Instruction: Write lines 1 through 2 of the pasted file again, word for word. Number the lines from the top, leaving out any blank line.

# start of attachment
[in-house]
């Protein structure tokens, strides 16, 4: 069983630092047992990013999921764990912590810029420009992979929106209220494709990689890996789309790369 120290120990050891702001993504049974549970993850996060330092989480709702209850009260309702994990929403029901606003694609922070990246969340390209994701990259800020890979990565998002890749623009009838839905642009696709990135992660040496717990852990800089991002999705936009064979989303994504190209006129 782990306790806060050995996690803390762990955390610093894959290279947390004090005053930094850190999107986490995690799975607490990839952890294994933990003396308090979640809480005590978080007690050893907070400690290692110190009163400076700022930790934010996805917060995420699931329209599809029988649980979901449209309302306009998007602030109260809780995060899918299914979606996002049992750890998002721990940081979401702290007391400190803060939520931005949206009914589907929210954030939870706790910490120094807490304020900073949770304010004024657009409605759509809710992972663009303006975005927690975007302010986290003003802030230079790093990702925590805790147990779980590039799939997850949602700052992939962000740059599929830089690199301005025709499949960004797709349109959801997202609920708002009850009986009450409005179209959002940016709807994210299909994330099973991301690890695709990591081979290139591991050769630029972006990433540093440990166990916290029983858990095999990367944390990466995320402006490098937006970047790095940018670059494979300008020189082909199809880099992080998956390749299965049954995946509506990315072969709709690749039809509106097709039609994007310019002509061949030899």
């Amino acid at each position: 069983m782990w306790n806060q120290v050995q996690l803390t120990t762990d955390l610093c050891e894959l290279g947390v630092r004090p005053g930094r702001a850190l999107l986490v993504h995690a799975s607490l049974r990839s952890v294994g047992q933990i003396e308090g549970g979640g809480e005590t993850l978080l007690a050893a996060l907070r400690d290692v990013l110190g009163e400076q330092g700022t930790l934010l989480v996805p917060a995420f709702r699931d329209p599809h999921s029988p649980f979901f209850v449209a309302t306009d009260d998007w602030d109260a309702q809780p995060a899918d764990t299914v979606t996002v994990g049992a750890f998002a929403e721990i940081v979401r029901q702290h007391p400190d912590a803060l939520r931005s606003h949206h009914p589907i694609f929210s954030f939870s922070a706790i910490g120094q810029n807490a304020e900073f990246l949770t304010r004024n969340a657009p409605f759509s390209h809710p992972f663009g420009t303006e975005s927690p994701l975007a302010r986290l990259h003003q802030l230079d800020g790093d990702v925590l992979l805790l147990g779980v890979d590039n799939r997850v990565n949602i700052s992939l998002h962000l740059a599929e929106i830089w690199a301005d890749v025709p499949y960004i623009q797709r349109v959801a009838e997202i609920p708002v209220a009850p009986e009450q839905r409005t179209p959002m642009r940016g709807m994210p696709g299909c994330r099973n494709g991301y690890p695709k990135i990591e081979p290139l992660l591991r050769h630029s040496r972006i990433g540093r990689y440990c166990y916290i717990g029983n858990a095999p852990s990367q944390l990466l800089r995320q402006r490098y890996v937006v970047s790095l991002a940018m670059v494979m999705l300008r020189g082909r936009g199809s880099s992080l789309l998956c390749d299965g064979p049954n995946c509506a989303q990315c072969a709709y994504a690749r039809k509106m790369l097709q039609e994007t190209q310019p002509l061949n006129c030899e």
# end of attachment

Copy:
[in-house]
């Protein structure tokens, strides 16, 4: 069983630092047992990013999921764990912590810029420009992979929106209220494709990689890996789309790369 120290120990050891702001993504049974549970993850996060330092989480709702209850009260309702994990929403029901606003694609922070990246969340390209994701990259800020890979990565998002890749623009009838839905642009696709990135992660040496717990852990800089991002999705936009064979989303994504190209006129 782990306790806060050995996690803390762990955390610093894959290279947390004090005053930094850190999107986490995690799975607490990839952890294994933990003396308090979640809480005590978080007690050893907070400690290692110190009163400076700022930790934010996805917060995420699931329209599809029988649980979901449209309302306009998007602030109260809780995060899918299914979606996002049992750890998002721990940081979401702290007391400190803060939520931005949206009914589907929210954030939870706790910490120094807490304020900073949770304010004024657009409605759509809710992972663009303006975005927690975007302010986290003003802030230079790093990702925590805790147990779980590039799939997850949602700052992939962000740059599929830089690199301005025709499949960004797709349109959801997202609920708002009850009986009450409005179209959002940016709807994210299909994330099973991301690890695709990591081979290139591991050769630029972006990433540093440990166990916290029983858990095999990367944390990466995320402006490098937006970047790095940018670059494979300008020189082909199809880099992080998956390749299965049954995946509506990315072969709709690749039809509106097709039609994007310019002509061949030899």